For a change effort to truly last, the overall culture must change as well. Spurlock and Johnston have created a wonderful matrix to help organizations assess to what extent their culture is truly changing. The Measuring a Culture of Evidence matrix provides descriptors of what to observe in five areas: intentionality, perspective, critical linkages, initiatives & directions and planning processes. Based on those behaviors, individuals can assess where the organization falls:

  • A Culture of Good Intentions (people have a sense that they are doing good things)
  • A Culture of Justification (people can describe what they are doing)
  • A Culture of Strategy (people can describe what they are accomplishing and how it relates to mission and goals)
  • A Culture of Evidence (people can describe why they are doing things and what they are accomplishing through them)

Too often people declare success because they feel like they are doing “good things” but without understanding and a strategic path, there is little opportunity to measure the success or to replicate it. The “good things” may provide short-term progress but will fail to achieve transformation or permanent change.

It’s much easier, and initially more fun, to create some changes and show them off. But only with planning, measurements, systemwide operational changes and continuous evaluation will significant differences occur. Utilize the Measuring a Culture of Evidence rubric to take a hard look at where your organization falls in its change efforts and take steps to change your internal functions before you attempt to change your output.

Sources:  Tweet by Matthew D. Pistilli @mdpistilli 6/15/19 — Spurlock, R. S. & Johnston, A. J. (2012) Measuring a Culture of Evidence. In M. Culp & G. Dungy (Eds.), Building a Culture of Evidence (p. 65). Washington, DC: NASPA.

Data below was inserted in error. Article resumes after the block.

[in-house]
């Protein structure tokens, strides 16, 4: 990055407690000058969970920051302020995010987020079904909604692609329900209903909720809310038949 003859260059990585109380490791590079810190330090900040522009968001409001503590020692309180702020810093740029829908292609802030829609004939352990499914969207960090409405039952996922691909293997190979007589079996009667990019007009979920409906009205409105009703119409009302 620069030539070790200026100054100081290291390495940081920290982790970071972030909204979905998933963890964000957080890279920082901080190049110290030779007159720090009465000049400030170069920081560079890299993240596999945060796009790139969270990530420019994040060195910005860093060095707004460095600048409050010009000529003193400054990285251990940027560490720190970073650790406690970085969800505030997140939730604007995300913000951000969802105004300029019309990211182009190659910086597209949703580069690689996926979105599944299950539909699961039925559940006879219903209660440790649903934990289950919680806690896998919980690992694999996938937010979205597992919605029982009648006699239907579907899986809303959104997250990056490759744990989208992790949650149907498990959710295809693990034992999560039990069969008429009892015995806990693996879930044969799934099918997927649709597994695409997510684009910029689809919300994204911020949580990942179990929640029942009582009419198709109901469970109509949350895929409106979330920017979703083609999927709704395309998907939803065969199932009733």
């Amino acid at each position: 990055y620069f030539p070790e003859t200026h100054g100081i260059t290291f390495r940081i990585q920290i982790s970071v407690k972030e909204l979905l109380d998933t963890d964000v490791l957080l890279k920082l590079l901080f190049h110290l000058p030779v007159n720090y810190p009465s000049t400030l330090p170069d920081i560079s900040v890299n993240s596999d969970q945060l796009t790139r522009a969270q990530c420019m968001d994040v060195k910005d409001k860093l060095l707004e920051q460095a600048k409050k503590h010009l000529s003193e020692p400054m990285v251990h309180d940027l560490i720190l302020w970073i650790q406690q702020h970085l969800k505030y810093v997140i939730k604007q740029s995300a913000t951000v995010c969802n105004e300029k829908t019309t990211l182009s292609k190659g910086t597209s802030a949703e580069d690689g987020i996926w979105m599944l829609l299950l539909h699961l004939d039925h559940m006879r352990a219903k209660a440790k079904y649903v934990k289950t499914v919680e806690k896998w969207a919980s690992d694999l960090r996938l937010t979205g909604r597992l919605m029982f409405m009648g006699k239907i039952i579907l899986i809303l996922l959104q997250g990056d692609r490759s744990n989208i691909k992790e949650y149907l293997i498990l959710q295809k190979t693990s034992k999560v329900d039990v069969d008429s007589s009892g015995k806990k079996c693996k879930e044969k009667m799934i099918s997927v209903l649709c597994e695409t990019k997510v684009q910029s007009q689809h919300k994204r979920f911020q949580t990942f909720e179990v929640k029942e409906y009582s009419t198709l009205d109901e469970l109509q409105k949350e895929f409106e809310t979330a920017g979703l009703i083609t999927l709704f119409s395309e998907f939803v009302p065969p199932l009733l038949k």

About the Author leadership dots by dr. beth triplett

I'm the chief connector at leadership dots where I serve as "the string" for individuals and organizations. Like stringing pearls together to make a necklace, "being the string" is an intentional way of thinking and behaving – making linkages between things that otherwise appear random or unconnected – whether that be supervising a staff, completing a dissertation or advancing a project in the workplace. I share daily leadership dots on my blog to provide examples of “the string” in action. I use the string philosophy through coaching, consulting and teaching to help others build capacity in themselves and their organizations. I craft analogies and metaphors that help people comprehend complex topics and understand their role in the system. My favorite work involves helping those new to supervision or newly promoted supervisors build confidence and learn the skills necessary to effectively lead their team.

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